MRS BANG: A Series of Seductions in 55 Minutes; Ines Wurth Presents; Gilded Balloon Teviot (Venue 14): 04 – 29 Aug 2010: 2300 hrs
0131 622 6552
Running time: 55 minutes no interval
Review: Mark Courtice 24th August 2010
EAT YOUR HEART OUT: Eat Your Heart Out; C Aquila (Venue 21): 9 – 22 August 2010
0845 260 1234
Running time: 2 hours one interval
Review: Mark Courtice 22nd August 2010
Cabaret meets Theatre
Although these two shows could not be more different, they do exemplify work that sits at the junction between cabaret and theatre, and therefore earn their place on a theatre web-site.
Cabaret artist Mrs Bang has ended up in Edinburgh with high ambitions of taking the fringe by storm. Unfortunately the band she was hoping to bring have not made it; her failure to quite understand the subtleties of the French phrase "Je te déteste" and her enthusiasm for picking a rhythm section from Cubans with revolutionary connections mean they are unlikely to show soon. After dragooning someone from the audience into “following the dots up and down”, Richard (or is it Robert – she not quite sure) steps in to accompany her with sensitivity and skill.
This show wears its cleverness lightly, Sheridan Harbridge‘s voice is powerful and rich, and as a genuine artist she can play with her talent; she’s pathetic, hectoring, funny, often wildly off the wall, but always sounds great, even when careering across the seats to get into the audience. She can also act; Mrs Bang’s backstory of a disastrous love life, her desperation, and her inability to listen to anyone else are consistent and delivered with flickering skill.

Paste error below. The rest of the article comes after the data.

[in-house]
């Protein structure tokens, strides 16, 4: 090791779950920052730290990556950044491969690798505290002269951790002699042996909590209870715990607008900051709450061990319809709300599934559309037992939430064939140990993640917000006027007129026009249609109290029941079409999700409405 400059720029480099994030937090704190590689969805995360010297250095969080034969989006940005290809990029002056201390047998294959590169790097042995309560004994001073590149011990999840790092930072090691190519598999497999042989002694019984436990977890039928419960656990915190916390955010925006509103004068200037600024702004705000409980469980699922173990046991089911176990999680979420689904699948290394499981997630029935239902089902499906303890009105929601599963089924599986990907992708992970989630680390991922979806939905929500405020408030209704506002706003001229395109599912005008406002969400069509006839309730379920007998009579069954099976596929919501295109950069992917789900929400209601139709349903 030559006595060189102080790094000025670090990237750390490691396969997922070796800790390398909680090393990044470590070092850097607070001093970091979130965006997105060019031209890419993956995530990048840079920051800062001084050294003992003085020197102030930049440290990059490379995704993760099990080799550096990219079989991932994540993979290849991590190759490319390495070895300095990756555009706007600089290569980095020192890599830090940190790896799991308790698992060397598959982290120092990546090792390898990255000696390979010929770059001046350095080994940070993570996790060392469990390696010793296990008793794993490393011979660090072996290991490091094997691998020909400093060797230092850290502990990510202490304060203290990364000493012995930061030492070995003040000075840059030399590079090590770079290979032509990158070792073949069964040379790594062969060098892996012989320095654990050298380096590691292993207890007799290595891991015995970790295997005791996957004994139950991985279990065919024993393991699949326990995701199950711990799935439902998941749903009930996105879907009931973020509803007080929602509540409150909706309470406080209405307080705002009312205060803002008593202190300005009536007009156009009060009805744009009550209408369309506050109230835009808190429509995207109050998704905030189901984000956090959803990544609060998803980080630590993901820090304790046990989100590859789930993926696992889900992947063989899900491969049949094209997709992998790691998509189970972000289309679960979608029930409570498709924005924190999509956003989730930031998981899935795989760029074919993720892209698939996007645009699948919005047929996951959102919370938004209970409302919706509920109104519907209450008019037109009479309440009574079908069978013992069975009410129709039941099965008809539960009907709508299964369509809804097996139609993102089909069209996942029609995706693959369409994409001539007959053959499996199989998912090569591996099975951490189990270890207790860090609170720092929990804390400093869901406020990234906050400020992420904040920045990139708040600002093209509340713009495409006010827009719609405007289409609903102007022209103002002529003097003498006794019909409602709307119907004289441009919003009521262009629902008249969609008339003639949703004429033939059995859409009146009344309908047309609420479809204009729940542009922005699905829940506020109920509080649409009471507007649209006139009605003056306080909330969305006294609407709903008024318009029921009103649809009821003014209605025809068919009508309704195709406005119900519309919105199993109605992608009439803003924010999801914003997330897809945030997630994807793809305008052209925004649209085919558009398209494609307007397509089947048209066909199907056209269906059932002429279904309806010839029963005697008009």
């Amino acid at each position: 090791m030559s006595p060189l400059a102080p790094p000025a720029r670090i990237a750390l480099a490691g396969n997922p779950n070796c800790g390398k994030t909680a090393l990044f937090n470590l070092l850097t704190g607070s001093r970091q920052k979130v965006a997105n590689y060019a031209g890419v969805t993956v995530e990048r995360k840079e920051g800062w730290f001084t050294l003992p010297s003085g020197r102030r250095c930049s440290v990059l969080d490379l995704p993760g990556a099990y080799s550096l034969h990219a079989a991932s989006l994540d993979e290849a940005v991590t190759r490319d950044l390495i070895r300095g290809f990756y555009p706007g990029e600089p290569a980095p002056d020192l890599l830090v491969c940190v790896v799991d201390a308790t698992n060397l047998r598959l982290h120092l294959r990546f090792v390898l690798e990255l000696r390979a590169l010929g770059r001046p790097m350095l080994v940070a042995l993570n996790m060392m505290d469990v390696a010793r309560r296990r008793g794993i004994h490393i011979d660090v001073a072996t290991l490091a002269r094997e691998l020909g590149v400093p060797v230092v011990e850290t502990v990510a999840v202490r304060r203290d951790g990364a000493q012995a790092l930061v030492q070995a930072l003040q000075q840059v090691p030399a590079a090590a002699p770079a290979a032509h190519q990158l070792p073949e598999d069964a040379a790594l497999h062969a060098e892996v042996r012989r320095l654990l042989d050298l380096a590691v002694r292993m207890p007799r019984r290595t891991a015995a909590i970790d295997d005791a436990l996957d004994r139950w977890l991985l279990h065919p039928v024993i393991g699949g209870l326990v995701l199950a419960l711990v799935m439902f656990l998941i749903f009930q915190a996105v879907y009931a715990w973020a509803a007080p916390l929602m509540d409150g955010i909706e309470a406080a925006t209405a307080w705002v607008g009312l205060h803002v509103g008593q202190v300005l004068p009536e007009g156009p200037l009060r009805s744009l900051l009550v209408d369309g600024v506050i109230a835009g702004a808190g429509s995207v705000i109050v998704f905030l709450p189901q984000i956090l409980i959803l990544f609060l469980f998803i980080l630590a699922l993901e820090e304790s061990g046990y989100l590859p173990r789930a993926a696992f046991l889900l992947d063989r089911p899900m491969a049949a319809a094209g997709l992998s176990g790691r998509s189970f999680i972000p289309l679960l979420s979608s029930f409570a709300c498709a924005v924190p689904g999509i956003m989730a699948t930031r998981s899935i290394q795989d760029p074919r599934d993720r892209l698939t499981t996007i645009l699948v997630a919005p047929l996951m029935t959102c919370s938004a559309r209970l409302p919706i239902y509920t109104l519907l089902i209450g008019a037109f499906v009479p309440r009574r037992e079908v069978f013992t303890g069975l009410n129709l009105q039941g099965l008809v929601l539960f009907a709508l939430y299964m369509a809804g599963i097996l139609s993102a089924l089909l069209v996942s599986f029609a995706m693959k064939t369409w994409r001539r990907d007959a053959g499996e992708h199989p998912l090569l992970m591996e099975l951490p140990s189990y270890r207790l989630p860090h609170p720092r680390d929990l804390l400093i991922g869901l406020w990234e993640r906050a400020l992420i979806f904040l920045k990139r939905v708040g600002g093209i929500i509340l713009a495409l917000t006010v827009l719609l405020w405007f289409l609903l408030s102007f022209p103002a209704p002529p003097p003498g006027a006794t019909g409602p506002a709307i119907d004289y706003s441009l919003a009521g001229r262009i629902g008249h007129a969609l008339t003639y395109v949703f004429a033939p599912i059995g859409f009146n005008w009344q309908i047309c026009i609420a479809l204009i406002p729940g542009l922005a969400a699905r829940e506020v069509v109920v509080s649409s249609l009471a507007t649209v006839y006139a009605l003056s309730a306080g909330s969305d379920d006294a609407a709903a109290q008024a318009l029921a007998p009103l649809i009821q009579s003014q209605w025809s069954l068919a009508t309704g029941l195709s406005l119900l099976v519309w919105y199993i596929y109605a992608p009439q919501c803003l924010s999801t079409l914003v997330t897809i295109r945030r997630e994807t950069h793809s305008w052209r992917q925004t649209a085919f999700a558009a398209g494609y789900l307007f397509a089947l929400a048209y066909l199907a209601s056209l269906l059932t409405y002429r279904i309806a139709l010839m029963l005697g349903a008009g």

Aside from the inevitable ukulele this is an original and entertaining cabaret cross-over take on the “tears of a clown” story, but genuinely funny with it.
Mrs Bang Sheridan Harbridge
Pianist Richard Anderson
EAT YOUR HEART OUT
There are no ukes at Eat Your Heart Out. Apparently this riposte to cabaret failed to interest the Arts Council enough to get a research and development grant. It’s a shame really, because in this artfully chaotic show there are some splendid moments of just the sort of stuff that they should like to support.
As a riposte to cabaret it follows the conventions, there’s an MC (Scottee in outrageous costumes and a heavy hand with the glittery make-up) and a succession of acts, including some imports from other shows on the Fringe. However, here everybody wants to make it clear – this is self-consciously art and politics.
When it hits the spot, it works well; the La John Joseph, for instance, is terrific in his sharply written and performed description of a visit from a lady from the St Vincent de Paul Society to his childhood home. When Miss Annabel Sings goes for a party political broadcast it’s spiky and properly angry.
There are long moments, sometimes the anger and the politics seem simple when a bit of complexity would not come amiss, and sometimes the lack of time and resources shows in clunky bits, but with energy, glitter and a fine disregard for the niceties of conventional cabaret this crackling show cheerfully jettisons good taste and restraint for something far more important.
Scottee, Masumi Tipsy, Miss Annabel Sings, Myra Dubois, La John Joseph, Daniel Somerville, Spencer Wood, Owen Parry, Helen Noir, Bryony Kimmings, Raymond Tait, Dorian Black, H Plewis, James Unsworth.